About Me

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A 40-ish publisher (editor, project manager, etc.), husband, and father of an even number of offspring, I grew up, or failed to, reading fantasy and sci-fi. I still enjoy reading, and now am trying to write. My favorite books include YA fantasy, manga, biography, and advice to authors. I'm also a former history major/grad student/high school teacher and assessment writer. Now I work for a school supplement publisher, specializing in high-low chapter books. I spend a lot of my time controlling reading levels. At night, I cut loose and use long words. W00t!

Thursday, June 2, 2011

The Case of the Left-handed Lady / An Enola Holmes Mystery, by Nancy Springer

I always prejudge a book by its cover. This gets me into trouble some of the time, and keeps me out of quite wonderful reads much of the rest of the time, but it is hard not to do.

One of my hats at work says "art director" on it. I have a sympathy with, well, myself, for the above failing.

This said, and while I very much liked the particular cover (I know of three) of The Case of the Left-Handed Lady that I borrowed from the library, I actually picked it up because of the author and the subject matter. How crazy is that?

Nancy Springer is a fine writer of middle grades fiction. She has written a number of stories about horses, one of which I reviewed recently, and which was part of the reason I picked up this one. The Enola Holmes mysteries suppose a teenage sister of the adult Sherlock, who experiences sleuthing in Victorian England, as they said of Ginger Rogers, "backwards and in high heels."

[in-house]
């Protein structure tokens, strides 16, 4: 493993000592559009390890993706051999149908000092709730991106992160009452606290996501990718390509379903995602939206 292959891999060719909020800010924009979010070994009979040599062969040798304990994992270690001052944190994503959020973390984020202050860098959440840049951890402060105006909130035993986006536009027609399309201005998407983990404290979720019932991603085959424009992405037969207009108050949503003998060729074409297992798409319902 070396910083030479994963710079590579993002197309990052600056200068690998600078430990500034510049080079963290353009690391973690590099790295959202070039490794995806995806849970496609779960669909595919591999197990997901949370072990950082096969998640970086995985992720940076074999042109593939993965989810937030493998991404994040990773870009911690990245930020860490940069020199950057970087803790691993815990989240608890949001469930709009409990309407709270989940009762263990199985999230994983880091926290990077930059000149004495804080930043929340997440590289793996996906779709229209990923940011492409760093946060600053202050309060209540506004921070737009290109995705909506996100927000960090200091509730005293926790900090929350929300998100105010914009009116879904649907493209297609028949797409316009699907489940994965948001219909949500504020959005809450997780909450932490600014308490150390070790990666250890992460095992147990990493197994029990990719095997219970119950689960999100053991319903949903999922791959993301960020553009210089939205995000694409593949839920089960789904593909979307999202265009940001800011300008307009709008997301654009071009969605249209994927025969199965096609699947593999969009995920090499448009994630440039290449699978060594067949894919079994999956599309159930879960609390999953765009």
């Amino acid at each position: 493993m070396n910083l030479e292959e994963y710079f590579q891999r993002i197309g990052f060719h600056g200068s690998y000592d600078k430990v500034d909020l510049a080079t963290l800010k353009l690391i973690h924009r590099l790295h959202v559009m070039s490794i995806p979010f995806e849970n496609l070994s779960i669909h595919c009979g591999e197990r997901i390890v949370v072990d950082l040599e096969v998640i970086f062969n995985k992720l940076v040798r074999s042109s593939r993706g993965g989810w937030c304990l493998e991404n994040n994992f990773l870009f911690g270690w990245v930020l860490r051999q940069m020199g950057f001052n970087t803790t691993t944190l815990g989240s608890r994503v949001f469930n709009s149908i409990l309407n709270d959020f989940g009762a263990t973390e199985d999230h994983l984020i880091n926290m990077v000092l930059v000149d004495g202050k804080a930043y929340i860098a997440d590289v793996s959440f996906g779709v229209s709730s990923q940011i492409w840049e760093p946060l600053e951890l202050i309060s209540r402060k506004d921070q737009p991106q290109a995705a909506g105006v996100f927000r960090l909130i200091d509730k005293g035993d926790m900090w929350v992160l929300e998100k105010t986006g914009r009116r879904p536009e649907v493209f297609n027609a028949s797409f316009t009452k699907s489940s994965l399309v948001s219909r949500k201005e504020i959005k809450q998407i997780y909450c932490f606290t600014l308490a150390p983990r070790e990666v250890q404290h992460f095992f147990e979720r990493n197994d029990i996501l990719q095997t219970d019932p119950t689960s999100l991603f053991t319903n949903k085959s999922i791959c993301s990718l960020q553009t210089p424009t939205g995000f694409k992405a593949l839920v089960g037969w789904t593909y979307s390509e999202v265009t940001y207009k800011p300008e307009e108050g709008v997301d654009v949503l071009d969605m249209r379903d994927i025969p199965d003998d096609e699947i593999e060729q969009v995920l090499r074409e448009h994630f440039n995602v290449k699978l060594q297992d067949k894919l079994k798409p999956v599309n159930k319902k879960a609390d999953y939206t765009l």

Springer has done a great job in this second (perhaps third) novel in the series of defining a character on the go, and describing her universe in digestible, almost unnoticeable chunks. I intend to copy her to the letter in my work, one day. We meet Enola in mid-dissembling, and chase her through her adventures doubly fraught with the dangers of discovery and societal disapproval as well as murder and the damn smog.

It's a nice piece for someone who can follow the deceptions (they're not hard), and comprehend the differences between Victorian England and the reader's own society. Springer deftly assigns the lead character to the task of tut-tutting those elements of modern American self-image that had roots in the novel's time, but had not come to pass.

I can't guess a word count, but this would be a nice step up for a fourth to sixth grader who's not yet feeling confident, or reading quickly, enough for middle teen novels of 80k words.

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